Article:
I have seen Rebecca around town at various functions. She tells me we bumped into each other at a past Kingston AIDS Walk for Life. Which is apparently how her ReelOut story began.
ReelOut Queer Film + Video Festival is now in it’s 13th year in Kingston staring on January 26thto February 5th. This year, ReelOut will be airing a few local film and video artists’ pieces, including Rebecca Anweiler’s piece called Bright Sparks, on Saturday, Feb 4th at 2pm. The afternoon program is called FAMILY FUN! SHORTS FOR KIDS OF ALL AGES at The Screening Room. I thought, “Why not give Rebecca a little email house-call”. Here’s Rebecca’s bio and a little interview we did. Hope you like it, SweetPeas!
Rebecca Anweiler is a Kingston-based visual artist who completed her MFA at Concordia University in Montreal, and is an honours graduate of the Ontario College of Art and Design, receiving numerous awards for her work. She has taught at Queen’s University for the past 8 years, as well as at the University of Lethbridge, Alberta and Concordia University, Montreal. A recent recipient of both Ontario Arts Council and Canada Council grants, Anweiler’s artwork has been exhibited extensively in Toronto and Montreal, and she has paintings in several public collections including the Agnes Etherington Art Centre, the City of Toronto, and the University of Lethbridge Art Gallery. This is her first foray into video making.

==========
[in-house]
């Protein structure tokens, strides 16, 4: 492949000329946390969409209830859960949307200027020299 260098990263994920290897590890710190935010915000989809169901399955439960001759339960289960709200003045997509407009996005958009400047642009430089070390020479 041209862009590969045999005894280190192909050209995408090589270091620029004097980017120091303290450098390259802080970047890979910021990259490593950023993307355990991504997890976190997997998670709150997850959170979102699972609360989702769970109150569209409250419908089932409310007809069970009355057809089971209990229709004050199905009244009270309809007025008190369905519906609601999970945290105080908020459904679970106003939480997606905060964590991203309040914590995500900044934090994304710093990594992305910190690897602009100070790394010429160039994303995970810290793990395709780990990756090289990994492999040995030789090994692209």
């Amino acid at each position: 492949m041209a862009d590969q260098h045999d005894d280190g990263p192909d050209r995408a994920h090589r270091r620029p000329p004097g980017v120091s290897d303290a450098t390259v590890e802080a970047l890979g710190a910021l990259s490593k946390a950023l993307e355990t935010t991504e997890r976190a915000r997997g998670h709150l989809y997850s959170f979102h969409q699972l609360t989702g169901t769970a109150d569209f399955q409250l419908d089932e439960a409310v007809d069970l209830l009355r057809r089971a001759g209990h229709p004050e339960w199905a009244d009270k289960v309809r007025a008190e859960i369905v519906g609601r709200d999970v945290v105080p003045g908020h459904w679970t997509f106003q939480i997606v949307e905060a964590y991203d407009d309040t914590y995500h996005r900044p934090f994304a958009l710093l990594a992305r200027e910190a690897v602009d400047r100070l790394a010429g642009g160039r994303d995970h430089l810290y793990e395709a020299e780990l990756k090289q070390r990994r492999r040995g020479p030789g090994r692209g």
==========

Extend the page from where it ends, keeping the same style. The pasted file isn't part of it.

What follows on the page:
1. Tell us about yourself and your work. What sparked your passion to make this film?
I’m a Kingston-based visual artist who primarily works in paint media. This is my first video ever, and I developed it from a set of photo’s I took the summer before my son, Keiran, turned six. I’m not a photographer by any stretch of the imagination, and don’t use my photos as source material for my paintings, but these images with a shaky camera from nighttime at a friend’s cottage on the Victoria Day weekend were visually lovely. I had taken them in a sequence when I noted how lovely the effects of sparklers moving through the air were, and when I reviewed them some months later as a sped up slideshow, and the movement through several of the sequences, it gave me the idea of using them to create a video.